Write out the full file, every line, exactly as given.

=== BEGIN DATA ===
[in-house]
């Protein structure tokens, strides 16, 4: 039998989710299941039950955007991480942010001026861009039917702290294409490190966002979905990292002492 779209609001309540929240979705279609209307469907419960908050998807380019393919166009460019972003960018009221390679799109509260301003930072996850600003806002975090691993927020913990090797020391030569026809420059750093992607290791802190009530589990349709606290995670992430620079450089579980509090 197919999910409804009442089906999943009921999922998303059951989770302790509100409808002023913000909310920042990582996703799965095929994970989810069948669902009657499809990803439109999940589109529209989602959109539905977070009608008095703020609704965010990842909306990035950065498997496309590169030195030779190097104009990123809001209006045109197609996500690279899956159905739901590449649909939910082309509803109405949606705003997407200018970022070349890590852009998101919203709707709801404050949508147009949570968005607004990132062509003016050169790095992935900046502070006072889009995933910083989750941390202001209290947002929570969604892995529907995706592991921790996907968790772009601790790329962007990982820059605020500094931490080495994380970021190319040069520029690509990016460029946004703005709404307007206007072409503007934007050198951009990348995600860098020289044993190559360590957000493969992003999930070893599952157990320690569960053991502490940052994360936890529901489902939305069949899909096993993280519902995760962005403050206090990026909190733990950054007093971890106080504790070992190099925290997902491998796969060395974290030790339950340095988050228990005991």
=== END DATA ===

[in-house]
């Protein structure tokens, strides 16, 4: 039998989710299941039950955007991480942010001026861009039917702290294409490190966002979905990292002492 779209609001309540929240979705279609209307469907419960908050998807380019393919166009460019972003960018009221390679799109509260301003930072996850600003806002975090691993927020913990090797020391030569026809420059750093992607290791802190009530589990349709606290995670992430620079450089579980509090 197919999910409804009442089906999943009921999922998303059951989770302790509100409808002023913000909310920042990582996703799965095929994970989810069948669902009657499809990803439109999940589109529209989602959109539905977070009608008095703020609704965010990842909306990035950065498997496309590169030195030779190097104009990123809001209006045109197609996500690279899956159905739901590449649909939910082309509803109405949606705003997407200018970022070349890590852009998101919203709707709801404050949508147009949570968005607004990132062509003016050169790095992935900046502070006072889009995933910083989750941390202001209290947002929570969604892995529907995706592991921790996907968790772009601790790329962007990982820059605020500094931490080495994380970021190319040069520029690509990016460029946004703005709404307007206007072409503007934007050198951009990348995600860098020289044993190559360590957000493969992003999930070893599952157990320690569960053991502490940052994360936890529901489902939305069949899909096993993280519902995760962005403050206090990026909190733990950054007093971890106080504790070992190099925290997902491998796969060395974290030790339950340095988050228990005991």